The sliding scale

By on Feb 11, 2013 in The Unruly Ascetic, Uncategorized

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On a scale from ascetic to heroin addict, some consider me an aspiring yogi.

The “unruly” is the important part of my label as an ascetic and as Sharath would remind me, I’m not a big yogi.  Most people consider my life as a traveling student of ashtanga yoga to be pretty disciplined, practicing in the wee hours (debatable middle of the night), ethical vegetarianism, and a steady, if not absolute avoidance of seriously mood altering substances (coffee doesn’t count, no coffee: no prana).  To some, my self administered discipline is borderline excessive.  But to others, I’m a far cry from the potential asceticism life offers.

The productive window of behavior on that scale of discipline to chaos is a challenge to gauge.  It is in this challenge, this constant daily struggle to determine what actions fuel my growth and which ones box me in, that is the real yoga.

I used to think that the yoga happened in the attempt to push my box from the center of the sliding scale toward the ascetic end. The more austere my life became, the more successful I was as a wannabe yogi.  At least, I was told that this was how it works.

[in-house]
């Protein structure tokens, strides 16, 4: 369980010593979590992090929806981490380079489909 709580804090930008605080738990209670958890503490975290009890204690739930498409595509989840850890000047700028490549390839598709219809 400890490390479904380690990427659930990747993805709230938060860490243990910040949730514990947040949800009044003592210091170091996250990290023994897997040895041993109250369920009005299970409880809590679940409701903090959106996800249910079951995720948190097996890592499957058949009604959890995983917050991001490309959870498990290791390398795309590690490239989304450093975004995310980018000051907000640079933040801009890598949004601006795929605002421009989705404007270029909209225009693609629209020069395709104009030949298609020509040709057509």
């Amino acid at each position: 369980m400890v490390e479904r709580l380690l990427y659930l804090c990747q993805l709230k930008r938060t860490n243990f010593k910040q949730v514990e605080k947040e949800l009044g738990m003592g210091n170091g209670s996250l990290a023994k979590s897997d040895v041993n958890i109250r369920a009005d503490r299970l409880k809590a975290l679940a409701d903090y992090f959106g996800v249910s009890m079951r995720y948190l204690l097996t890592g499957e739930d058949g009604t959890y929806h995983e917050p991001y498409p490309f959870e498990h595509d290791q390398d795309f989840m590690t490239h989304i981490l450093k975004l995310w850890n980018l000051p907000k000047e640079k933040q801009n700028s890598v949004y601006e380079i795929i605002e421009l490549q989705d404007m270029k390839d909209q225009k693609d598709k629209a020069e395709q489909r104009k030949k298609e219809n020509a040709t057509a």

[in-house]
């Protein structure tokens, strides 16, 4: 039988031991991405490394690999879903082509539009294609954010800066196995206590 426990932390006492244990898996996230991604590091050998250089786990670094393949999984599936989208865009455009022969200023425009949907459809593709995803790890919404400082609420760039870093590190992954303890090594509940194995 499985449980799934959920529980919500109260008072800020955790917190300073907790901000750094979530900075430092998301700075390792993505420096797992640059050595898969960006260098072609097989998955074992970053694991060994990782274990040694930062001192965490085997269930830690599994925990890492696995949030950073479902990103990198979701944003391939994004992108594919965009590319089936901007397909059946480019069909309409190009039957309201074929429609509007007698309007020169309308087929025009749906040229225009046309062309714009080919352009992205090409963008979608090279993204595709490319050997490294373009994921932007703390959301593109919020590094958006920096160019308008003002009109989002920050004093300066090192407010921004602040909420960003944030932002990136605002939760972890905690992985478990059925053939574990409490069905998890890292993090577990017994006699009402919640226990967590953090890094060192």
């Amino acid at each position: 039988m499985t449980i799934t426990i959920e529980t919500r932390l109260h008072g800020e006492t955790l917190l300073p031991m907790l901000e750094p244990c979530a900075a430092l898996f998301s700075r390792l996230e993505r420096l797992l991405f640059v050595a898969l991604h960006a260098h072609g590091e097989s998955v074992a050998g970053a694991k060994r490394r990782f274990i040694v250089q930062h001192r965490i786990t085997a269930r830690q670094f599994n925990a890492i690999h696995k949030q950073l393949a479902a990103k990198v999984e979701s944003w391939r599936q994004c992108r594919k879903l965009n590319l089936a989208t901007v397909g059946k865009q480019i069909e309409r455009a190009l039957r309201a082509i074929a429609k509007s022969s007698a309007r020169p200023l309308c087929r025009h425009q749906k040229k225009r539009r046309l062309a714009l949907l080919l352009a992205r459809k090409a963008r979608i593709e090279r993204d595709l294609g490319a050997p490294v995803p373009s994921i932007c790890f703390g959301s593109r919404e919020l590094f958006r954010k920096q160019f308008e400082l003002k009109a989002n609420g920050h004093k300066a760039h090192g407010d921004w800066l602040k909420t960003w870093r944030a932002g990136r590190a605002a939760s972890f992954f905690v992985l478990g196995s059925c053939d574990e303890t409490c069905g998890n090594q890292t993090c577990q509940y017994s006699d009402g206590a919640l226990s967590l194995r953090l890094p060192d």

Turns out that’s not true.

We each have a window of experience that serves us.  And within this window, we are but a single point.  

Correction: along this scale we are but a single point.

Ideally, we live our lives within the window of experience, along the scale of discipline to chaos, that challenges us and reigns us in as necessary for our growth from darkness to light.
But sometimes we misjudge.  Sometimes we get in over our heads or fail to challenge ourselves. These are the times when we have managed to stray too far in one direction or another. We’ve stepped out of our window of productive experience.  We recognize this mistake instinctively.  
Sometimes it’s as a result of someone else’s influence.  
Sometimes it’s as a result of thinking that if one thing made us happy, more of it is would make us more happy! 
Sometimes it’s out of laziness.

Whatever the reason, we find ourselves at a point of unproductivity. It is at these points that we are required (often by friend and family, but really only ever ourselves) to move back toward a place of growth. 
But damnit all if that isn’t a hard thing to figure out on our own.

That’s why we practice. Whatever your practice is. If it brings you back to a place of productivity, then it is your yoga.

More on this later…

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